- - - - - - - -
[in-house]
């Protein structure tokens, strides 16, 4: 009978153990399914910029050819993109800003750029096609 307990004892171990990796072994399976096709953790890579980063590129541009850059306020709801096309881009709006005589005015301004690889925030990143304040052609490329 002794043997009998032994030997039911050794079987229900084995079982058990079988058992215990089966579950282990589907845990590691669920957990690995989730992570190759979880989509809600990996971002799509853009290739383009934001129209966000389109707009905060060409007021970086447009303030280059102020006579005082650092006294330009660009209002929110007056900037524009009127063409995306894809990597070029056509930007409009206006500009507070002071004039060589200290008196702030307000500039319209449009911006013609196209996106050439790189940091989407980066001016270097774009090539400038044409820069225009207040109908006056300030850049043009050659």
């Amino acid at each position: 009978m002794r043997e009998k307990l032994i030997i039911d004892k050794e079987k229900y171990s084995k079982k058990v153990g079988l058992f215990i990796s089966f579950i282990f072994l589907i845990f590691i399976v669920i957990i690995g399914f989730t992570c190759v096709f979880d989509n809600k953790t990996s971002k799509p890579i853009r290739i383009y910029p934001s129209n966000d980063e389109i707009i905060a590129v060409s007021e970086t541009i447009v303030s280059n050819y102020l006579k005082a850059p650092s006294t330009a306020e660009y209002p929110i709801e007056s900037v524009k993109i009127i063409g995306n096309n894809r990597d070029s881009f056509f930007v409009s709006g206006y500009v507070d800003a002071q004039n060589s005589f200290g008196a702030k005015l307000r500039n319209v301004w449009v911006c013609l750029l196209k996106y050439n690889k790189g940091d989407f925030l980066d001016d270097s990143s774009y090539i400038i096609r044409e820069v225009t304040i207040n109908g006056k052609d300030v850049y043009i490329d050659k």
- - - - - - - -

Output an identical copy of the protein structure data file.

[in-house]
């Protein structure tokens, strides 16, 4: 009978153990399914910029050819993109800003750029096609 307990004892171990990796072994399976096709953790890579980063590129541009850059306020709801096309881009709006005589005015301004690889925030990143304040052609490329 002794043997009998032994030997039911050794079987229900084995079982058990079988058992215990089966579950282990589907845990590691669920957990690995989730992570190759979880989509809600990996971002799509853009290739383009934001129209966000389109707009905060060409007021970086447009303030280059102020006579005082650092006294330009660009209002929110007056900037524009009127063409995306894809990597070029056509930007409009206006500009507070002071004039060589200290008196702030307000500039319209449009911006013609196209996106050439790189940091989407980066001016270097774009090539400038044409820069225009207040109908006056300030850049043009050659």
């Amino acid at each position: 009978m002794r043997e009998k307990l032994i030997i039911d004892k050794e079987k229900y171990s084995k079982k058990v153990g079988l058992f215990i990796s089966f579950i282990f072994l589907i845990f590691i399976v669920i957990i690995g399914f989730t992570c190759v096709f979880d989509n809600k953790t990996s971002k799509p890579i853009r290739i383009y910029p934001s129209n966000d980063e389109i707009i905060a590129v060409s007021e970086t541009i447009v303030s280059n050819y102020l006579k005082a850059p650092s006294t330009a306020e660009y209002p929110i709801e007056s900037v524009k993109i009127i063409g995306n096309n894809r990597d070029s881009f056509f930007v409009s709006g206006y500009v507070d800003a002071q004039n060589s005589f200290g008196a702030k005015l307000r500039n319209v301004w449009v911006c013609l750029l196209k996106y050439n690889k790189g940091d989407f925030l980066d001016d270097s990143s774009y090539i400038i096609r044409e820069v225009t304040i207040n109908g006056k052609d300030v850049y043009i490329d050659k």